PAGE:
Some days, you’ll find me reaching for Kleenex when I see a video of a teen being big-hearted and doing the right thing even when nobody’s watching. I’m unapologetic about my eyes welling up—it brings me hope to see a kid’s kindness and capacity to care for others. Like many parents, I hope my seven year old grows up to be a teenager with an abundance of empathy and courage to act for good.

For parents, are there strategies that can help nurture our teens’ compassionate instincts? A recent study explored this question.

Researcher Gustavo Carlo and his colleagues studied over 400 teens from Spain annually for three years beginning when they were between 13 and 17 years old.

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In the first year, researchers surveyed teens about the ways their parents encouraged them to be caring, helpful, and generous toward others. Some of those ways were social (like showing love and affection when teens did something good for others) and some were material (like a points system or allowance for helping around the house).

In the second year, researchers surveyed teens’ empathy, based on statements like “The problems of others worry me.” To find out how teens would reason about helping others, they had teens read short stories about characters who find themselves in situations where they have the opportunity to help, even though doing so would go against their own goals or needs.

For example, one story was about someone heading to a friend’s party who finds a girl injured from a fall along the way. The girl asks the main character to go to her house and get her parents so they can take her to the doctor. If the main character did help the girl, she would be late for the party and miss having fun with her friends.

After each story, the researchers asked teens what the main character should do: help or not help (or if they were unsure). Teens also rated how much various possible reasons factored into their choice, such as:

  • It depends how much fun she expects the party to be, and what sorts of things are happening at the party.
  • It depends whether the girl really needs help or not.
  • It depends whether her parents and friends will think she did the right or the wrong thing.
  • It depends if she thinks it’s the decent thing to do or not.
  • It depends how she would feel about herself if she helped or not.

In the third year, researchers surveyed teens’ tendency to be helpful in different circumstances.

The results? Teens whose parents used more social ways to encourage kindness early on tended to have more empathy. In turn, they were also more inclined to help in a variety of situations—including when someone was very upset, when someone asked for help, and (driven by their own moral convictions about caring for others) when the teen didn’t expect a reward in return. On the other hand, they were less inclined to help in public situations when they might be selfishly motivated to look good in front of others.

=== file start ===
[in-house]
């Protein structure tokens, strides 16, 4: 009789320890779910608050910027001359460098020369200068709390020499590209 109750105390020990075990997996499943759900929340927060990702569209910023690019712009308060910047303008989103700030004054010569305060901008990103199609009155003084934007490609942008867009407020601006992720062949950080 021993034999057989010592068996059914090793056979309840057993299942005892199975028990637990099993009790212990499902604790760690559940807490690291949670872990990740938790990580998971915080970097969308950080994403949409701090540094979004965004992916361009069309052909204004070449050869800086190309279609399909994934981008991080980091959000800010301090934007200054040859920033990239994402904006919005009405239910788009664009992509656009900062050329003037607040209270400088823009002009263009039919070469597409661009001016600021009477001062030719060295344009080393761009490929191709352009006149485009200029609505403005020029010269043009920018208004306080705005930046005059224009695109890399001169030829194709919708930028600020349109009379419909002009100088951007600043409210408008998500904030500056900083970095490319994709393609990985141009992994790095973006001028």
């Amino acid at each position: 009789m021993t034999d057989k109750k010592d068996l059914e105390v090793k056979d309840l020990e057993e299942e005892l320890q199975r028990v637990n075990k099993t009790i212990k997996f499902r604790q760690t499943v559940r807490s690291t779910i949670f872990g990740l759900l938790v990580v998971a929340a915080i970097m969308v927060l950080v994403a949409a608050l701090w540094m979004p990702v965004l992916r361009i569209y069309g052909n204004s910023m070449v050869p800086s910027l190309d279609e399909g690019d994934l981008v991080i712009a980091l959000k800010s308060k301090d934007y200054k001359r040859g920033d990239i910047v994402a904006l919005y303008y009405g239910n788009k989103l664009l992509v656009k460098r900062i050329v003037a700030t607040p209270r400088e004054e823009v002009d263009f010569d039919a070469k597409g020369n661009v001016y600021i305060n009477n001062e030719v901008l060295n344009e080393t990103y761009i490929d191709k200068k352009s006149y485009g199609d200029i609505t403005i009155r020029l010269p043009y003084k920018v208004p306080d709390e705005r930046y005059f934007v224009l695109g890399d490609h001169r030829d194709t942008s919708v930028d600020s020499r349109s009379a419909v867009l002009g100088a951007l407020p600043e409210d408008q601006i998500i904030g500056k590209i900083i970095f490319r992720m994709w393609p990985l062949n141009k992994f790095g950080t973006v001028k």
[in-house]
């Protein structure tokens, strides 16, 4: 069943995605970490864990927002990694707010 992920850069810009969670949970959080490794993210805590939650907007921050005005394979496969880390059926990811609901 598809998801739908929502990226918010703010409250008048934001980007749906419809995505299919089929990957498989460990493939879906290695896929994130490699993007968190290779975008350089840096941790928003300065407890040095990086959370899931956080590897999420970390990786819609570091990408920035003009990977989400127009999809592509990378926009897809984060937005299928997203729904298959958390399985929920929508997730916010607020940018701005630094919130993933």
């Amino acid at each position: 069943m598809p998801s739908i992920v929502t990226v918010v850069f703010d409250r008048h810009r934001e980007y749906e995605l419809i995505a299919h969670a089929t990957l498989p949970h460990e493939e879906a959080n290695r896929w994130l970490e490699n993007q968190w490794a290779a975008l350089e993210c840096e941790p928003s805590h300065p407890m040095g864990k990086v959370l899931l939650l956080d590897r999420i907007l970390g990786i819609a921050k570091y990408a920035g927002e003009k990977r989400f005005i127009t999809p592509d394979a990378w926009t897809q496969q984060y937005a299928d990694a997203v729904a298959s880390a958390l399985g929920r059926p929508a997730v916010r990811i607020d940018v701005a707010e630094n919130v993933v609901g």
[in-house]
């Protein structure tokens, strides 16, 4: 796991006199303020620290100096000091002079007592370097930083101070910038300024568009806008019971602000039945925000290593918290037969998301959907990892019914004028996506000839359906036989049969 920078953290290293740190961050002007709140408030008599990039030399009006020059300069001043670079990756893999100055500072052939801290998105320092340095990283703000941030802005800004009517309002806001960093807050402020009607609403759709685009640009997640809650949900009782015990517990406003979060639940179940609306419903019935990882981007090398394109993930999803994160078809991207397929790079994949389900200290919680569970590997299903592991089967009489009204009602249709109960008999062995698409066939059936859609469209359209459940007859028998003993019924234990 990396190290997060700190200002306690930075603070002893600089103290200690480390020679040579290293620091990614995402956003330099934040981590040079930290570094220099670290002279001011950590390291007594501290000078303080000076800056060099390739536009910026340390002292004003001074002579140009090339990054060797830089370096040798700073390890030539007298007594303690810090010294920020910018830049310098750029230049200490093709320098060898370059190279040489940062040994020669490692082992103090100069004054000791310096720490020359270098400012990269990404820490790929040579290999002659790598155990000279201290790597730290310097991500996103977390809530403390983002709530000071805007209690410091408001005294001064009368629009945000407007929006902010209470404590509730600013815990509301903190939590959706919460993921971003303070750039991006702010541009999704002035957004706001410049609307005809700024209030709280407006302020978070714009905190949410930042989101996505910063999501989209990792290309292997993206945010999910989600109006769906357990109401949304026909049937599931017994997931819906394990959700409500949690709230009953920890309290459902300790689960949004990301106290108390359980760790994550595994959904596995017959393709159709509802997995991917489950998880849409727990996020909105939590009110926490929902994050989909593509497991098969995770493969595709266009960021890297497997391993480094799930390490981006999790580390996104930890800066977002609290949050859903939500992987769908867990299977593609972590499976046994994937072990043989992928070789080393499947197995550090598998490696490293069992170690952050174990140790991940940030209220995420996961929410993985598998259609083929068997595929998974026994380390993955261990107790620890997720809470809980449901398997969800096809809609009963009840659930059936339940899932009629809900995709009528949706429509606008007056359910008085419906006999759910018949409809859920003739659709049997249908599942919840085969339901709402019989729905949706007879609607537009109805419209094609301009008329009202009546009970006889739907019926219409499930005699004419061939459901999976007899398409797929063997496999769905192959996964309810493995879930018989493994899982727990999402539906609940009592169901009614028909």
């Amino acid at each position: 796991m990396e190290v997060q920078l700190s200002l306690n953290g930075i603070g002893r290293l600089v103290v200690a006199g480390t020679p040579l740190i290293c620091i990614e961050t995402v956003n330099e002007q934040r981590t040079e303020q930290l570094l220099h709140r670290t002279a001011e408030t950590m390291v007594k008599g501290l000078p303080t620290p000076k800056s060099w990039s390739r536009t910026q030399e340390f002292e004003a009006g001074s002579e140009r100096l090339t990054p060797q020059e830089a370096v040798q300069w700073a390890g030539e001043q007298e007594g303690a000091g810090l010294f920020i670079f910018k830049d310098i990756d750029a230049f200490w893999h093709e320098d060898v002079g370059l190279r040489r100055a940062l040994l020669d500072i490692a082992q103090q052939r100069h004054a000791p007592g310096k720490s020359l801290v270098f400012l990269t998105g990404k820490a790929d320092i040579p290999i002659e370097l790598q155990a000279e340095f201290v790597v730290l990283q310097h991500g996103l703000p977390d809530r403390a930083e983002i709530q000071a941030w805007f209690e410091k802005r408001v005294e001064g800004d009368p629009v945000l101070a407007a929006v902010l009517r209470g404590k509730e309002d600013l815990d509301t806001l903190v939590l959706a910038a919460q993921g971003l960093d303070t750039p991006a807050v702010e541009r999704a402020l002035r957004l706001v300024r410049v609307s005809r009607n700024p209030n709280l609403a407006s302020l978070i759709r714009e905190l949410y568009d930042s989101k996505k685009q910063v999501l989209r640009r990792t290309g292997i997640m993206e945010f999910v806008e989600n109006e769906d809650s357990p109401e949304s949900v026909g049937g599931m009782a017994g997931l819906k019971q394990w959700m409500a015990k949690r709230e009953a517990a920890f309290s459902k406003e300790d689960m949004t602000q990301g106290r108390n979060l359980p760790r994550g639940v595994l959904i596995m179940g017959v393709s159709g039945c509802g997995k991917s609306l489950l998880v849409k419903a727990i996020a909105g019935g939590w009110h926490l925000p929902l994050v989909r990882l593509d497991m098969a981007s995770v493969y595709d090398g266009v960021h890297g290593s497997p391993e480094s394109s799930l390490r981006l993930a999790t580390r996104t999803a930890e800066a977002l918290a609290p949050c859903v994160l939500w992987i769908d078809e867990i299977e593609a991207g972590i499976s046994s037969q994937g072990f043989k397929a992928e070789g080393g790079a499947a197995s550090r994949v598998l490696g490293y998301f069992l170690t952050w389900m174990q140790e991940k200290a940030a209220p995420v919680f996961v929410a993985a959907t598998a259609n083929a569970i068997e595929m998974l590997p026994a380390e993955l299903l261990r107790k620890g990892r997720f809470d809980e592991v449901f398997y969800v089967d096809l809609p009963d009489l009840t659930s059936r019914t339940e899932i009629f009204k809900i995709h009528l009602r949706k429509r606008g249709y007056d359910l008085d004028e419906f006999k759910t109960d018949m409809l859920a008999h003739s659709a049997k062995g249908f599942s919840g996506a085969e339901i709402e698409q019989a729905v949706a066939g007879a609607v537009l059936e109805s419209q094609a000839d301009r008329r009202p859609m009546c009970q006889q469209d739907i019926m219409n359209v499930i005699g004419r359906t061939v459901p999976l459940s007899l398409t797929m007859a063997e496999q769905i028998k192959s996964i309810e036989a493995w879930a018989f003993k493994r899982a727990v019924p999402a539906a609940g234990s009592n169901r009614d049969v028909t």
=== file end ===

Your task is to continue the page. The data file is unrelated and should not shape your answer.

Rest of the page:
But teens whose parents encouraged kindness in more material ways early on tended to use less moral reasoning based on caring for others—and, in turn, were less likely to help when they didn’t expect a reward.

So what can parents do to raise caring kids? This study can’t definitively answer that question, but the findings suggest that what parents do to nurture kids’ compassion early on in life may matter years down the road. In particular, you might want to reconsider using material encouragement to foster your teens’ kindness, because it does not seem to help teens deeply understand the value of selfless concern for others.

Material rewards like points systems and allowances for doing chores, doling out extra privileges (like more screen time) for helping others, or giving gifts for being kind can backfire because they might foster materialistic values in teens. “Perhaps such practices encourage youth to consider selfish or external reasons when faced with opportunities to help others, which is characteristic of lower levels of prosocial moral reasoning,” write Carlo and his colleagues.

To nurture your teen’s capacity to care for others, you can show them gratitude or simply acknowledge and support them when they do things like be generous toward their siblings, rally friends to welcome a new kid at school, help with washing the dishes, or volunteer to clean up the neighborhood park. Social encouragement seems to lead to kindness because it can grow your teen’s empathy and help them to internalize moral principles based on compassion. It’s that deep understanding that comes from within that may matter most for raising a caring kid.

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